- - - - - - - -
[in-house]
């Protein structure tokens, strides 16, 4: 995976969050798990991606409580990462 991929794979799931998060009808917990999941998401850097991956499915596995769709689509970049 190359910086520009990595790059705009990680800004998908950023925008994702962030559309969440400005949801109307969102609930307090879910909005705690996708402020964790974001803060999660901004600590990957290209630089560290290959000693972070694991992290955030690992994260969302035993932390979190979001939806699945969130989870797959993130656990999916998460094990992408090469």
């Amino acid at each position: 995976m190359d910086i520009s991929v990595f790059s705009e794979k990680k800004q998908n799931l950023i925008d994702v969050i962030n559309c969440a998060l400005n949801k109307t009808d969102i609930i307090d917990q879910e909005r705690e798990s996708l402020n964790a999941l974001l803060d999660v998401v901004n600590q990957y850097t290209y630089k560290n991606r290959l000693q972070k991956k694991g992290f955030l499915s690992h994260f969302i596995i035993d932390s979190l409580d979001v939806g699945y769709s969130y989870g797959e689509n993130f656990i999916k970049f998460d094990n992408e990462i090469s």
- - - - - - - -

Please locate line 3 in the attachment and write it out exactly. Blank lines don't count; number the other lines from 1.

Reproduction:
């Amino acid at each position: 995976m190359d910086i520009s991929v990595f790059s705009e794979k990680k800004q998908n799931l950023i925008d994702v969050i962030n559309c969440a998060l400005n949801k109307t009808d969102i609930i307090d917990q879910e909005r705690e798990s996708l402020n964790a999941l974001l803060d999660v998401v901004n600590q990957y850097t290209y630089k560290n991606r290959l000693q972070k991956k694991g992290f955030l499915s690992h994260f969302i596995i035993d932390s979190l409580d979001v939806g699945y769709s969130y989870g797959e689509n993130f656990i999916k970049f998460d094990n992408e990462i090469s």